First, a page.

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At the Table

Revamped Reel Seafood an upscale experience

Sunday, March 30, 2014
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At the Table


— Reel Seafood has gotten a facelift, and boy, does it look sharp. Aliki Serras has taken over from her father, LeGrande Serras, who opened the restaurant in 1983, and she’s put her stamp on it.

More than $1 million for a facelift and thorough menu revamp has resulted in a swanky and sleek restaurant that will be one of the Capital Region’s best-regarded.

Things were pretty good at the old place when I visited in 2007. It had a solid reputation for serving the best fish around. Service was dependable, desserts were homemade. Now it’s all that, and more.

When Mary and I stopped on a weeknight, every seat at the modernist white bar area was taken.

The main dining room is clean and elegant, with a ring of recessed blue lighting in the ceiling. There are booths on one wall, and banquettes on others. Four large C-shaped private seating areas each face out from the center of the room.

There are two smaller rooms suitable for private parties, and a patio in front, sheltered somewhat from Wolf Road by shrubbery.

sparkling decor

The decor is sparkling white with traces of clear blue — a clean Mediterranean theme. Glass turquoise pendant lamps dangle elegantly, the place mats sparkle, and tea lights flicker in cobalt blue glasses.

The lighting is low and flattering, but strategically placed spots shine on the tables so you can read the menu and admire your food. Jazzy music plays softly. Lots of black-dressed, well-trained staff move noiselessly around the dining room. It’s definitely an upscale feel.

We were seated comfortably and immediately attended. The server suggested a Kim Crawford Sauvignon Blanc from New Zealand for me, and a cabernet for Mary, selections we both liked.

Reel Seafood Co.

WHERE: 195 Wolf Road, Colonie, 458-2068, www.reelseafoodco.com

WHEN: 11 a.m. to 10 p.m. Monday to Thursday, 11 a.m. to 11 p.m. Friday, 3 p.m. to 11 p.m. Saturday, 3 p.m. to 9:30 p.m. Sunday

HOW MUCH: $98.15, with tax and tip

MORE INFO: Children’s menu. Master Card, Visa, American Express, Discover, Diners Club. Reservations accepted by phone or at www.opentable.com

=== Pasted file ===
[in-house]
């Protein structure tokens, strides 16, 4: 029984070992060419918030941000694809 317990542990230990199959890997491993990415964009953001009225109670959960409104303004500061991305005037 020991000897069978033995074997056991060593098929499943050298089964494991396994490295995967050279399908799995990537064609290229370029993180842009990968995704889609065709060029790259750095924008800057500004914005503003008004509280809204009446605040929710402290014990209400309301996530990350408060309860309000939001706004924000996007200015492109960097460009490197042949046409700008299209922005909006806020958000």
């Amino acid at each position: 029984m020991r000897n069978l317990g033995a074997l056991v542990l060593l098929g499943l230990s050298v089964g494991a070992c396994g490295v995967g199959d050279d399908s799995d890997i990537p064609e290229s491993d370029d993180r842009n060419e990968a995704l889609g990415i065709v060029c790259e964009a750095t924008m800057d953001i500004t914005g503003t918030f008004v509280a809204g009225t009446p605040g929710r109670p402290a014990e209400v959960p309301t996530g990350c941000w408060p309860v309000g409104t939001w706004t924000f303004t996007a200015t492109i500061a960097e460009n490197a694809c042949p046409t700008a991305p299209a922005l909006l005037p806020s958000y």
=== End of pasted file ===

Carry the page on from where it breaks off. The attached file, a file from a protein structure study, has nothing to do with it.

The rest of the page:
And the menu. The raw bar is up first, with an array of fresh oysters at market price and two kinds of fresh tuna. There’s the seafood tower, an extravaganza of Maine lobster, oysters, shrimp, clams, crab claws and more, at $55, for two to three people.

Oysters and clams get various treatments in the hot appetizer menu, and they’re accompanied by crab cakes, mussels and escargot. You can get a poached lobster ($15) or a shellfish Cobb salad ($19). I like the chef’s compositions, which include lobster ravioli in cream sauce ($25) and sea bass in parchment paper ($32).

Sumptuous selection

The purest incarnation of fish, steaks and fillets, are simply grilled or broiled, and you’ll find the likes of Chilean sea bass, halibut and salmon.

And for those who don’t care for seafood, there’s roasted chicken ($21), and a good selection of steaks, including a hanger steak ($23) and an 8-ounce filet mignon ($37). Whew.

The homemade rolls were just out of the oven and almost too hot to handle. Steam poured out when we pulled them apart and we slathered them with salty whipped butter. Delicious.

Mary started with the buttermilk fried oysters ($9) which were piping hot, served over mixed greens with a gently flavored jalapeño ranch sauce. The coating was light and the oysters were big, juicy and meaty, she said.

My salad was a sculpted pile of Romaine and mixed greens, covered with grated gruyere cheese, but it was the dressing that really impressed me. Pomegranate, of all things, and its flavor jumped right out at me. The dressing was sweet, but the salty cheese balanced it right out. Really well done.

Mary had the beef short ribs and scallops ($28), a wonderful dish. She is picky about scallops, and declared these perfect: enormous and perfectly browned. The boneless beef fell into tender pieces. The barley risotto was more chewy than she expected, but it was full of mushrooms and tasted delicious, she said.

My swordfish steak ($27) was a thing of beauty, thick with perpendicular brown grill marks. Swordfish is so easy to overcook but, helped along with plenty of butter, this was very juicy. It was a fantastic piece of fish, more subtly flavored than the fish that we often got just off the boats on Long Island.

The mixed vegetables were broccoli, carrots, green beans and thinly sliced yellow squash, some with grill marks here and there, none overcooked and all soaked in butter and salt.

Homemade desserts

Mary chose dessert from well-priced homemade options that include dulce de leche cheesecake and the obligatory chocolate dessert. We got coconut custard pie ($7) and two spoons.

There was coconut in every part — the crust, the custard and toasted coconut on the real whipped cream topping. The crust was crumbly with shredded coconut and unsweetened, a nice contrast to the filling. The custard had body and was rich and dense. The fresh blueberries that garnished the plate were surprisingly sweet.

The tab for our meal, without the wine, came to $98.15, with tax and tip.

Ms. Serras has preserved the best qualities of Reel Seafood, including the largest variety of fresh seafood in the area, homemade desserts and solid service, while updating the menu and the building and adding an air of exclusivity. I’ll be back.

 
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comments

June 4, 2014
8:07 p.m.
roberts says...

Why is it good to have vegetables soaked in butter and salt? They are great as is.

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